Updated: Apr 20
The topic of economics is often shrouded in mystery and arcane terms like GDP, marginal utility, money velocity and many other terms that make the man or woman on the street roll their eyes and completely ignore the subject. So in this article, we will be looking at the etymology or origin of the world economy, we will be looking at how and why the so-called economics profession has evolved and why, in my opinion, economics should be looked at more from a practical or real-world point of view.
According to Wikipedia: “the English words ‘economy’ and ‘economics’ can be traced back to the Greek word οἰκονόμος (i.e. "household management”), a composite word derived from οἶκος (“house; household; home") and νέμω ("manage; distribute; to deal out; dispense") by way of οἰκονομία ("household management”). So when we leave our parents’ homes to make our way in the world we are creating our own economy. We need to earn an income through work, we will be paying rent for our shelter, we will be paying utility bills, buying all the basic necessities, paying for transport etc…
So simply put, managing our household, is our economy. Keeping track of our monthly outgoings and income is how we arrive at a budget and ideally, if we would like to keep our household in order we need to try and keep our budget at least balanced. Unfortunately, “young economies’ will run a deficit or will have larger outgoings than income and will have to resort to borrowing the deficit, be it via credit cards or loans. Eventually these “young economies” mature and increase their income via promotion at work and frugality and will even be able to start saving a surplus income. Ideally, by the time we reach retirement age our household or economy will have been managed well enough whereby we can live a comfortable life with almost no debts left to pay off and preferably a balanced budget.
This concept of the economy or household management can be applied not only to our own households but to all kinds of other institutions like businesses, government, schools, universities etc… It is here, or in institutions outside the family household, that we have seen the concept of economics and good “housekeeping” be abused. I would say that the government or the state has exploited and twisted the concept of economics. A whole profession of Economics has evolved with the patronage of the banking and government establishment in order to justify the twisting of the original definition of the Greek term.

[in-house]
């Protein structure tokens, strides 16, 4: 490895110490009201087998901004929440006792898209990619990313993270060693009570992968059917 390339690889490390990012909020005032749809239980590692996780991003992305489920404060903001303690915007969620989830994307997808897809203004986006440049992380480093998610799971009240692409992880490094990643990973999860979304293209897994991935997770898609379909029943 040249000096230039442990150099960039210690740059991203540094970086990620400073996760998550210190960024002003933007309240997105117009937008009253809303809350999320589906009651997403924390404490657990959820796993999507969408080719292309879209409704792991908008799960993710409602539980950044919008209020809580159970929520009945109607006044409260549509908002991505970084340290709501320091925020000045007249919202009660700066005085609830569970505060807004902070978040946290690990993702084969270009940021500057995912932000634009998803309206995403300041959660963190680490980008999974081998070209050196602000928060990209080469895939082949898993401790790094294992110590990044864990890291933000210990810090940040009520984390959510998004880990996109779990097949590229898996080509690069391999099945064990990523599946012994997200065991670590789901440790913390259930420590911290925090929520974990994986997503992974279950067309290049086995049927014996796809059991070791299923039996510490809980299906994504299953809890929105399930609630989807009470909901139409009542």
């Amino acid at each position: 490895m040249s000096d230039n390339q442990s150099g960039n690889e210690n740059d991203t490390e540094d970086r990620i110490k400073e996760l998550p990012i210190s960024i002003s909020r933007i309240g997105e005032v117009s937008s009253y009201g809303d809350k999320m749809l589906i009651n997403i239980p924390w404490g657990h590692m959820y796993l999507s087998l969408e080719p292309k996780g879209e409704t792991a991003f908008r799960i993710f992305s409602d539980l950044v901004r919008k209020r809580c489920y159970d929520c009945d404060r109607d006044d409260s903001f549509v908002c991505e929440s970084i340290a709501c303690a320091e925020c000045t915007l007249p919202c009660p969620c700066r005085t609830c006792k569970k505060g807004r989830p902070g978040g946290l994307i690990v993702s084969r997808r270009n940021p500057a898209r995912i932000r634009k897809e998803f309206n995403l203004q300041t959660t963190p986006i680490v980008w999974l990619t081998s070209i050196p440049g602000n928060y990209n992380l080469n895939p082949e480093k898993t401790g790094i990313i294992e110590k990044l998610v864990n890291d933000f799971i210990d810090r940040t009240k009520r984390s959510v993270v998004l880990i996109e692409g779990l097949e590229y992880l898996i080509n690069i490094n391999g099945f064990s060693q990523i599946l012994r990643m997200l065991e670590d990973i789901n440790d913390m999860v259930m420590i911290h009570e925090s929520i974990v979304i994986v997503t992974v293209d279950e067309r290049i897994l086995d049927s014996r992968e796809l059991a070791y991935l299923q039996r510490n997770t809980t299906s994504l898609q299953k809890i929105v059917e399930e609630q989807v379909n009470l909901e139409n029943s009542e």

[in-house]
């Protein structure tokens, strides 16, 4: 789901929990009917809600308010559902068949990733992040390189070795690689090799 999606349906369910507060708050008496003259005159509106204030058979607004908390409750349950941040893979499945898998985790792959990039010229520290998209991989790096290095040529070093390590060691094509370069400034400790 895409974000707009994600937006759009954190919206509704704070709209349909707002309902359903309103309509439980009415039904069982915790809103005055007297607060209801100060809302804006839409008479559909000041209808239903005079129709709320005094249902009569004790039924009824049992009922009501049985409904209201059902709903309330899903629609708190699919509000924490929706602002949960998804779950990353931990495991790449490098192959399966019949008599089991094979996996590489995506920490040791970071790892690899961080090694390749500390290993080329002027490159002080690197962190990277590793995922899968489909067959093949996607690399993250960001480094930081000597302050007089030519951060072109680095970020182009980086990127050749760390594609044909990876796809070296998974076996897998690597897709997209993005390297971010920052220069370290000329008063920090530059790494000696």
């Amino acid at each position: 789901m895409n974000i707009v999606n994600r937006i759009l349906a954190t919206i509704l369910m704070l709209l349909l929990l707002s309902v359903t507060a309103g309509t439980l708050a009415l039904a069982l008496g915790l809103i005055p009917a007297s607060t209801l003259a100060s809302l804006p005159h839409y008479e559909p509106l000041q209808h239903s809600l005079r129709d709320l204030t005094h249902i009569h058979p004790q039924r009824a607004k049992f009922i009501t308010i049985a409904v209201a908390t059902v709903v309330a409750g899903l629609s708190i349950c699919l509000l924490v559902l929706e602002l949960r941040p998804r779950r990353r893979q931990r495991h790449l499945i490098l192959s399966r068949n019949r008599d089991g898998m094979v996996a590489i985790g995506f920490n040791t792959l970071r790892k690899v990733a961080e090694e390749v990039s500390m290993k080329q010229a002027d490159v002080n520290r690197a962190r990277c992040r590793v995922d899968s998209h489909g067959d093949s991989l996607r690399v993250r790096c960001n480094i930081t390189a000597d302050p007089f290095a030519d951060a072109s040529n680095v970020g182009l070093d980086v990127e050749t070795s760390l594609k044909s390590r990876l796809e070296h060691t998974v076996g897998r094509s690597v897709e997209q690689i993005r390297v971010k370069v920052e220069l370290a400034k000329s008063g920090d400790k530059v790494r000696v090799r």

We will now look at how the Economics profession has divided the concept of economics in order to justify actions that would never make sense or produce favourable long term outcomes for our own household economies. The main driver of this division was John Maynard Keynes who is considered the founder of modern-day macroeconomics. With his magnum opus, The General Theory of Employment, Interest and Money in 1936 Keynes created, in my opinion, the division between the original concept of household management or microeconomics and the concept of the state running a nation's economy or macroeconomics.
With the advent of the Great Depression in the 1930s, the stage was set for the general public to accept a bigger role for the state in the economy as economists like Keynes and others pointed to the economic collapse of the 1930s, which created huge unemployment and misery, as a consequence of a free-market that we could not trust. The followers of Keynes and Keynes himself did not point to the fact that the roaring 1920s were triggered by the manipulation of interest rates by the U.S. Federal Reserve (Fed) via the New York Fed in order to keep the British pound pegged to the pre-World War I exchange rate to the U.S. dollar. As the Fed kept interest rates artificially low to help sterling it triggered a real estate and stock market boom in the 1920s that led to the Wall Street crash of 1929. So by interfering in the free-market price of money or interest rate the governments of the U.S. and the U.K., via their central banks, actually helped plant the seeds of the Great Depression.